"The Sex Lives of College Girls": Here's to the girl who tries our patience, but in the best way

In these impatient times, Pauline Chalamet's Kimberly reminds us that some people really are trying to do better

By Melanie McFarland

TV Critic

Published December 4, 2021 11:00AM (EST)

Pauline Chalamet in "The Sex Lives of College Girls" (HBO Max)
Pauline Chalamet in "The Sex Lives of College Girls" (HBO Max)

Out of all of the characters that Mindy Kaling and Justin Noble feature in "The Sex Lives of College Girls," Pauline Chalamet's Essex University freshman Kimberly is the dorm's most potent charmer. Obviously the co-creators and their writers intended that, showing their hand from the opening scene by featuring her drive onto campus with her sweet, prudish parents.

Kimberly isn't simply sheltered. She's a square. Upon meeting her roommate Bela (Amrit Kaur) she expresses her excitement to meet their fellow suitemate's mother, a U.S. Senator, by gushing, "I bought a copy of the Constitution for her to sign!"

On her first day of her work study job she opens her conversation with her co-worker Canaan (Chris Meyer) by announcing out of nowhere, that she's a fan of Jay-Z. The good news is that she acknowledges that sees color. The bad news is that she lets her mouth madly dash away from her brain as she free associates about what that means.

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"I just have to say I come from a small town in Arizona, and it's really exciting for me to have a Black friend," Kimberly tells him.

To this Canaan can only respond, "Oh."

"Or is it African American?" she continues nervously. "I don't know. There are two schools of thought on that. What do you think? . . .  And what's it like being Black at Essex?"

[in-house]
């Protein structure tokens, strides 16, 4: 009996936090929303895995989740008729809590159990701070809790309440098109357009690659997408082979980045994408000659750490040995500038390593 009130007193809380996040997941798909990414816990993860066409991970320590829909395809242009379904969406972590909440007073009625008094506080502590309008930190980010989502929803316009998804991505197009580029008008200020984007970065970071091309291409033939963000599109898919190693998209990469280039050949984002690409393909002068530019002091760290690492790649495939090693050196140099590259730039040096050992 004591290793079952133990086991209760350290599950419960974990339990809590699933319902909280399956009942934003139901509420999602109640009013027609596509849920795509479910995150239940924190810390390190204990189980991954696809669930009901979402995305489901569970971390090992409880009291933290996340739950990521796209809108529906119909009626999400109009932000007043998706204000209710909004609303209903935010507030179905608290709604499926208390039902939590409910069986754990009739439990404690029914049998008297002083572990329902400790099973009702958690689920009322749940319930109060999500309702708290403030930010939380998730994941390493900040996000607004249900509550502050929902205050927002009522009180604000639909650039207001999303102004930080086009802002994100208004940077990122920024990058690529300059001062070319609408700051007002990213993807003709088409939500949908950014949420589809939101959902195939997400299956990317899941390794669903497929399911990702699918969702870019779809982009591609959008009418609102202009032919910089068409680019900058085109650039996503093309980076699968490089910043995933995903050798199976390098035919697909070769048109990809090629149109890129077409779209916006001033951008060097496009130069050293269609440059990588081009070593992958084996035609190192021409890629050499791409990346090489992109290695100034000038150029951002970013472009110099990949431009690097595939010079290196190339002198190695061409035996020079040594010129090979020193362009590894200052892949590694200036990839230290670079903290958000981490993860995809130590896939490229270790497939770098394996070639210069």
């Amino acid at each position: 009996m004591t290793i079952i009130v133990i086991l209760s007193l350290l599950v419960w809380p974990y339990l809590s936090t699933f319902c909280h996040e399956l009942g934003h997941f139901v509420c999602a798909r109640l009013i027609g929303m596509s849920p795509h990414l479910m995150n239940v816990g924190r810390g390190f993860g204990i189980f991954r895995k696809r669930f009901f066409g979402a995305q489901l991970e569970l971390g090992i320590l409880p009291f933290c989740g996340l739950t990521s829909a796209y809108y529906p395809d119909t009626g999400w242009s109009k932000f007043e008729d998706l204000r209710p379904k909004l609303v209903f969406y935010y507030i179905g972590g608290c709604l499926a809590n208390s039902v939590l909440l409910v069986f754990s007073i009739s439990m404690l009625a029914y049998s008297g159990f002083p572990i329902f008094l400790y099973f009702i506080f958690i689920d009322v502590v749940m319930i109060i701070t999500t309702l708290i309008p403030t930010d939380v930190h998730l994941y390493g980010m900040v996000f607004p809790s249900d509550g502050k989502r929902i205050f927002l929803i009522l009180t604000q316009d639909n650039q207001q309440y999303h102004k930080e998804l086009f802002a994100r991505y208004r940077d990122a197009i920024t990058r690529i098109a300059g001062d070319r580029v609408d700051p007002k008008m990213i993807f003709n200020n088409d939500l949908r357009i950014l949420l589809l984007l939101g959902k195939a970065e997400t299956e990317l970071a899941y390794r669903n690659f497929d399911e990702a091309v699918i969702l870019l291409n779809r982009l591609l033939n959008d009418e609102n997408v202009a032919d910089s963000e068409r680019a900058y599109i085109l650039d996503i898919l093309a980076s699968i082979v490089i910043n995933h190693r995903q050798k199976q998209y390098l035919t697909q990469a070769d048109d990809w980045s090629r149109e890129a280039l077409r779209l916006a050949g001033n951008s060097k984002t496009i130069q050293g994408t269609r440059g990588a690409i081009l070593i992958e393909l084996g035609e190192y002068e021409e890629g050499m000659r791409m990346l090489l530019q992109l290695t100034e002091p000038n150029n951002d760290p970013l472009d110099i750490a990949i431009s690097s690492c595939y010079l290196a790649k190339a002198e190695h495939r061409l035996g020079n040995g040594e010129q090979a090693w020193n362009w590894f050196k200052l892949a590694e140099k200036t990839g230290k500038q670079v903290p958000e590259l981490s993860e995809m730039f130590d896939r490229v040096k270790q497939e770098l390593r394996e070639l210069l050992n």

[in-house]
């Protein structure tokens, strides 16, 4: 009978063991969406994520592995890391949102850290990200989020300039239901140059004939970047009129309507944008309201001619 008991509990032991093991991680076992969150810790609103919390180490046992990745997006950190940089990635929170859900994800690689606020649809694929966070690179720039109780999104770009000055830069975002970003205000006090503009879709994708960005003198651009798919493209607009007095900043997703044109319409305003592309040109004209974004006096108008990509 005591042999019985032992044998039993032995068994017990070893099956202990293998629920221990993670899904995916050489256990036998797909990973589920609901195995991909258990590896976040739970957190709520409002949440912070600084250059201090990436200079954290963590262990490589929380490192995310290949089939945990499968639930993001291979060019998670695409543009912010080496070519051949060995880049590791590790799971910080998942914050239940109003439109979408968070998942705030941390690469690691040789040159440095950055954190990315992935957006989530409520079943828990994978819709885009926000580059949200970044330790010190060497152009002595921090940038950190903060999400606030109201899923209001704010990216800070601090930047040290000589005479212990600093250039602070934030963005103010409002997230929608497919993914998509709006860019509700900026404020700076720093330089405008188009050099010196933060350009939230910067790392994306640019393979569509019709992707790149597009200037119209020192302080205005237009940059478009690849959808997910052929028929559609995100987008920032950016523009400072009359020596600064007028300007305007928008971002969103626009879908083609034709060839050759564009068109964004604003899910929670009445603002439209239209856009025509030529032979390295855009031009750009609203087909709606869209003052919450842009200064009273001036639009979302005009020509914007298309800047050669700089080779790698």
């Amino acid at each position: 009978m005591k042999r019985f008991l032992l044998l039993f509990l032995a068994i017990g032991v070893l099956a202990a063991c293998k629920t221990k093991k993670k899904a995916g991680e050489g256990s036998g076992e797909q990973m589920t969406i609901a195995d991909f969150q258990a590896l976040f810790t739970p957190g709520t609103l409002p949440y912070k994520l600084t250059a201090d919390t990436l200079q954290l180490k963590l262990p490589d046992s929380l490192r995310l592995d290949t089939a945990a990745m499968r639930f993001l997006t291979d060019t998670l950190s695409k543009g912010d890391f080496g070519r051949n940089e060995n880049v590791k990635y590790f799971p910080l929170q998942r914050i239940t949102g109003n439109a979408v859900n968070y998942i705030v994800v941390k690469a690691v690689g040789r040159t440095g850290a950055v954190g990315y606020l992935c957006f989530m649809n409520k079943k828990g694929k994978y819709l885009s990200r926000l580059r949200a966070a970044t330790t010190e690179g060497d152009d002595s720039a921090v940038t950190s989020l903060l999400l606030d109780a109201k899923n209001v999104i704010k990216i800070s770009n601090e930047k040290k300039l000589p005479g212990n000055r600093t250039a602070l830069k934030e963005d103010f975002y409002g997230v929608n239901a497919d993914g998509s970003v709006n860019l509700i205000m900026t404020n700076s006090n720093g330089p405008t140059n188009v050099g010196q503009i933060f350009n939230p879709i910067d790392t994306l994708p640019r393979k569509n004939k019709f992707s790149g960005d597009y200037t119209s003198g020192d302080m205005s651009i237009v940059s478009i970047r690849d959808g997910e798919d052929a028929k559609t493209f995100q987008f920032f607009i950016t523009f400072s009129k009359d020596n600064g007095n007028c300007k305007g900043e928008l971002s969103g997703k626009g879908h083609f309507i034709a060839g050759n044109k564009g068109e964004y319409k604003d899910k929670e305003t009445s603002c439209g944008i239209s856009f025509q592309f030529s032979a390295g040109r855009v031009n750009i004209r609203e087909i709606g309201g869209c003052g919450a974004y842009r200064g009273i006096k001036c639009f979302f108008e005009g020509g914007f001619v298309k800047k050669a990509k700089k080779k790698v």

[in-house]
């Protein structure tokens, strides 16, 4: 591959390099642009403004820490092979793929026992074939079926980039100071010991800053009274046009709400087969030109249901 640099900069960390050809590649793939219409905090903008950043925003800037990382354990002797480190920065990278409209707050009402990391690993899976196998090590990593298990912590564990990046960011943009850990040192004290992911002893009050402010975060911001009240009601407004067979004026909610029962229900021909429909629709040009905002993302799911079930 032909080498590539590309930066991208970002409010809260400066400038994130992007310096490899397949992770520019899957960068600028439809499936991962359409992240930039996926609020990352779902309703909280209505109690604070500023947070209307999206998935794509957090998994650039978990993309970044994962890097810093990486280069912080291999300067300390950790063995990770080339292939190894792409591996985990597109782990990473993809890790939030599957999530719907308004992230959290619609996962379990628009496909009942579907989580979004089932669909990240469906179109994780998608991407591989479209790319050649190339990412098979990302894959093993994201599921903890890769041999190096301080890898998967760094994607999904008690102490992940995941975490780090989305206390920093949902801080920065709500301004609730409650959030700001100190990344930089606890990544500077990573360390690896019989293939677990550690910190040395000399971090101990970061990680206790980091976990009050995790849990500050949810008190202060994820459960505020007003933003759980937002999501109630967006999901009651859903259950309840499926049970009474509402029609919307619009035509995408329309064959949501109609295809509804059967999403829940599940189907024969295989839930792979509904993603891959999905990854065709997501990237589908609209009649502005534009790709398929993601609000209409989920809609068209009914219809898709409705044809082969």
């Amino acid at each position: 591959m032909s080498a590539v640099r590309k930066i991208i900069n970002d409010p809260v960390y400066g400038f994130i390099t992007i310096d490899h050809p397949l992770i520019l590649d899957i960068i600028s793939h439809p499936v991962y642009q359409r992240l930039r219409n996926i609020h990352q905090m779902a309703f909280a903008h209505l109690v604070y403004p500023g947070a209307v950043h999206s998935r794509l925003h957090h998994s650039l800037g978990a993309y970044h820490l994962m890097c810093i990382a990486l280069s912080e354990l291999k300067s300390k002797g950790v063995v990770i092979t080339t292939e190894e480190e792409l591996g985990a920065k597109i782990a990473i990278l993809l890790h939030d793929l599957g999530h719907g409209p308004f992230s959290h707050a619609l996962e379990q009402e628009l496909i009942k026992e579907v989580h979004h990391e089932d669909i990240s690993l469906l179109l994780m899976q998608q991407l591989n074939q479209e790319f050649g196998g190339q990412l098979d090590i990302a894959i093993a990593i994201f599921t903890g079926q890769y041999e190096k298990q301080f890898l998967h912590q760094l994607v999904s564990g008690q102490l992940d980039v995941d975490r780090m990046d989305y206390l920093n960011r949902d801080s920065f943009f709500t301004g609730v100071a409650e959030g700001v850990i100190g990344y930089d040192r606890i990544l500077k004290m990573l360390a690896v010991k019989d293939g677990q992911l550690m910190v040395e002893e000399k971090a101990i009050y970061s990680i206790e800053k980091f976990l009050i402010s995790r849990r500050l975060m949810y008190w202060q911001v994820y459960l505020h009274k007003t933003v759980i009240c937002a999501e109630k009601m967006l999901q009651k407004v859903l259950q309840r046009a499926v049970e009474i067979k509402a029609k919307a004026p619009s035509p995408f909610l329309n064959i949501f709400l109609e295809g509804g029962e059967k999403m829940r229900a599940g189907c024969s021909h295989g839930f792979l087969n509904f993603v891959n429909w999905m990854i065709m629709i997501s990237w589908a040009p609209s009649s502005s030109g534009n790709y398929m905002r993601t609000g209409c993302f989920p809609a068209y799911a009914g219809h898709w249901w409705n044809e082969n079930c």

As "The Sex Lives of College Girls" pulls into its finals week, with the last pair of half-hours in its 10-episode season dropping on Thursday, Kimberly remains the character to whom the least amount of crisis-inducing, plot-propelling drama happens.

Nevertheless, and partly due to Chalamet's comically sharp yet sensitive performance, she's the easiest to root for in Essex's freshman class.

Among her suitemates, Kimberly's gotten the heaviest action in the most recent episodes, but that's neither here nor there. Nor is it a life-changing hazard on the level of the messes the rest of her girls are dealing with.

Bela, having achieved her goal to earn a slot on the campus' exclusive comedy magazine The Catullan, was sexually harassed and assaulted by an editor. In the moment she laughs it off, but later she wonders whether to speak out and risk her place at this respected comedy industry incubator or grit her teeth through it.

Whitney (Alyah Chanelle Scott) has an affair with her assistant soccer coach that could taint her mother's political career, while their fourth comrade Leighton (Reneé Rapp) risks losing her romantic connection with another student, Alicia (Midori Francis), because Leighton refuses to come out.

Kimberly's secret is that she's dating Leighton's hot brother Nico (Gavin Leatherwood), but that's average college hook-up material. Her other major frets are related to her family's lower economic status, her realization that being at the top of her class back in Arizona doesn't place her in the same educational league as her peers, and her inability to lay decent thirst traps on social media.

Quotidian problems. Add them up, though, and Kimberly becomes the main reason to stick with the show as it warms up.